This was probably the most comfortable of Gaviria’s three wins, as he was given a textbook lead-out by Maximiliano Richeze and didn’t give a chance to Jakub Mareczko (Wilier Triestina), who was unable to come off his wheel, or Sam Bennett (Bora-Hansgrohe), who wasn’t able to finish off a big effort by his team.
The win also extended Gaviria already comfortable lead at the top of the points classification, and with most of the other sprinters likely to head for the airport after tomorrow’s flat stage, the maglia ciclamino looks like Gaviria’s to keep so long as he can make it through the Alps.
Bennett misses out again
Stage 12 looked all set for Sam Bennett to take his first Grand Tour stage win after having finished in third place on three occasions so far in this Giro.
With six kilometres to go, Bora-Hansgrohe couldn’t have hoped to be in a better position, with seven of their eight remaining riders lined out at the front of the peloton with Bennett placed perfectly at the rear.
Matching turquoise helmets and shoes lined up in perfect formation, the German team were unruffled by Eugert Zhupa’s with a couple of kilometres to go, and held off challenges by Lotto-Soudal and Orica-Scott to knock them off the head of the peloton.
Rounding the final bend and Rüdiger Selig had Bennett locked on his wheel, poised to jump for the line, but they didn’t count on the superb effort of Richeze who swung over to the left of the road, pulling Gaviria clear and leaving Bennett with far too much to do.
Italian nightmare continues
The 100th edition of the Giro d’Italia was meant to be a celebration of Italian cycling, but instead it’s turning into a something of a nightmare for the home riders.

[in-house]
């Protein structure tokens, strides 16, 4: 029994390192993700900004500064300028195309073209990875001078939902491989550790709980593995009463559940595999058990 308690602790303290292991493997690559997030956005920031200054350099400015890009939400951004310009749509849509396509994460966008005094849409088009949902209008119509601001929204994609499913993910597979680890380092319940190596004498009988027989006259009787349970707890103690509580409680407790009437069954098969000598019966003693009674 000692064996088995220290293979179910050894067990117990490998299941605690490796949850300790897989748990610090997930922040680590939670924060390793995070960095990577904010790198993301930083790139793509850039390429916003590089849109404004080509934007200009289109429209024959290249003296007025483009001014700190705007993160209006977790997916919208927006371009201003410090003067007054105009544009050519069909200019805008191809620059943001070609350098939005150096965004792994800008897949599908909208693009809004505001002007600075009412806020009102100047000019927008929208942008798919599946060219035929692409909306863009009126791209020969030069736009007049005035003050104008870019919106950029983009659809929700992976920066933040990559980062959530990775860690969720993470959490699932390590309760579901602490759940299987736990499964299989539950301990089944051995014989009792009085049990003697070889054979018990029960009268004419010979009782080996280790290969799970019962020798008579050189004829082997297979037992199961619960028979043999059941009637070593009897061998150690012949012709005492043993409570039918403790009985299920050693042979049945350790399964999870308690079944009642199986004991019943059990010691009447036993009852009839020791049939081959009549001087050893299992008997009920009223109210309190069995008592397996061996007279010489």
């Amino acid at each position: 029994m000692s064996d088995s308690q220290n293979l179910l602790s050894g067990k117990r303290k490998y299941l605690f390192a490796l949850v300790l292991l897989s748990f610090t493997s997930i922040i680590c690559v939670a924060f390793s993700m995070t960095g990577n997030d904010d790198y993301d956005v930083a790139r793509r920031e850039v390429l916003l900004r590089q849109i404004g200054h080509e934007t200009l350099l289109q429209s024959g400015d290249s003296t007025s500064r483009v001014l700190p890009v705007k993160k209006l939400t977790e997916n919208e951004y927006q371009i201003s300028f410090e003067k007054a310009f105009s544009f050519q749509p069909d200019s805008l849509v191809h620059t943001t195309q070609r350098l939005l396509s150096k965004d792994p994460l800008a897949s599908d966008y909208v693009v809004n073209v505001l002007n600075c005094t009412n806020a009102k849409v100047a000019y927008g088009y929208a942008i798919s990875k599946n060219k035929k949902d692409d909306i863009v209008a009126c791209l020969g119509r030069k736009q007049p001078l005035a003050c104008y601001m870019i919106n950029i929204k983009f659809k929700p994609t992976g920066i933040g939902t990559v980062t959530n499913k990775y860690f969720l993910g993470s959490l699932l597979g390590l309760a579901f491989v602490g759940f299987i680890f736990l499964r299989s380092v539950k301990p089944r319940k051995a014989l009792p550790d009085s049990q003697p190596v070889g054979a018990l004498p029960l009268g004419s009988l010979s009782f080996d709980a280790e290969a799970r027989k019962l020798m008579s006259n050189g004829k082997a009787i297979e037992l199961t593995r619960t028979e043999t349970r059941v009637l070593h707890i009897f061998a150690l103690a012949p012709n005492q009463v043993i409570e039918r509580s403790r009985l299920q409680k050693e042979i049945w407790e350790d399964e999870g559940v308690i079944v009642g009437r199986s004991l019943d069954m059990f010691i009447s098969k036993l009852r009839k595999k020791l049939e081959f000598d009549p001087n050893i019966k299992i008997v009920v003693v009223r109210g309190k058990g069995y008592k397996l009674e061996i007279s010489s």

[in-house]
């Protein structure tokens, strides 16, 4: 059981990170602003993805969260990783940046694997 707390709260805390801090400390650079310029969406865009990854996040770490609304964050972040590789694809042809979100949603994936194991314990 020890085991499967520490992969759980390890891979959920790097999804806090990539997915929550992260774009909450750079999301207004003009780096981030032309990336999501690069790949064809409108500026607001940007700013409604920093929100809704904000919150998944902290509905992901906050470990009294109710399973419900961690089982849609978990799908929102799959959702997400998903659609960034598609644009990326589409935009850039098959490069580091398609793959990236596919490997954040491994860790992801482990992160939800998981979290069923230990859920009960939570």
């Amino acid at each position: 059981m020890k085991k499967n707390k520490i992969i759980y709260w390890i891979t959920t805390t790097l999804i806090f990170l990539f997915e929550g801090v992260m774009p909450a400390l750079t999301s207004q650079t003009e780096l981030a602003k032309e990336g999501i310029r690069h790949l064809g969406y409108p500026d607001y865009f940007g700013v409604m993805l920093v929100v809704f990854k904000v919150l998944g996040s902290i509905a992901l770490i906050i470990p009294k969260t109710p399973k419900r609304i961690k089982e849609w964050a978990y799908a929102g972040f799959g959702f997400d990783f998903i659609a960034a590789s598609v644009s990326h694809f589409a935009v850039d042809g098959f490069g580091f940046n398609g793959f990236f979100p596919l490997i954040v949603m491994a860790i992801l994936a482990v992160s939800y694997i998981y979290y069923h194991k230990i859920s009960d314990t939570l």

With Marezko finishing second behind Gaviria today, this is now the longest that the Italians have ever had to wait for a stage win in their home Grand Tour.
The Italian press have seen this as symptomatic of the current poor state of Italian cycling, with 43 Italian riders starting this year’s race (a record low) and no Italian team at WorldTour level.
With nine stages remaining there are still plenty of opportunities for the Italians to pick up a win, but barring an overall victory for Vincenzo Nibali, the 2017 Giro d’Italia looks set to go down as the worst in the history of Italian cycling.
Largely flat, 229km in length, and inevitably destined to finish in a bunch sprint, today was a day where you had to spare a though for the poor riders told to get into the break in the pre-stage team meeting.
The three riders to draw the short straws were Sergey Firsanov (Gazprom-RusVelo), Marco Marcato (UAE Team Emirates) and Mirco Maestri (Bardiani CSF), who endured what must have been a tedious five hours out front, never enjoying a lead of more than 6-45.
Of course there are genuine reasons for riders to get in the break on days like this, with the team sponsors enjoy four hours of TV coverage which they wouldn’t get if all the riders were ensconced in the peloton.
There are also minor classifications for the riders to fight for such as the breakaway classification, which tots up the number of kilometres that riders spend in the breakaway over the course of the race, which would explain Maestri’s forlorn fight to stay out in front for every last metre.
Mountains classification begins to hot up
After simmering under the surface for the last week, the mountains classification is poised nicely heading into the Alps at the end of the week.
Jan Polanc (UAE Team Emirates) has held the blue jersey since winning stage four’s summit finish to Mount Etna, but has now been overtaken by Omar Fraile (Dimension Data).
The Spaniard took plenty of points on his way to the stage win on Wednesday to draw level, then sprang out of the peloton ahead of Polanc to take four points on the second category climb at the start of the stage to move into blue.
Both Fraile and Polanc look set on competing for the jersey to Milan, but with a whopping 439 points still up for grabs in a mountainous final week there will be plenty of other riders thinking of blue.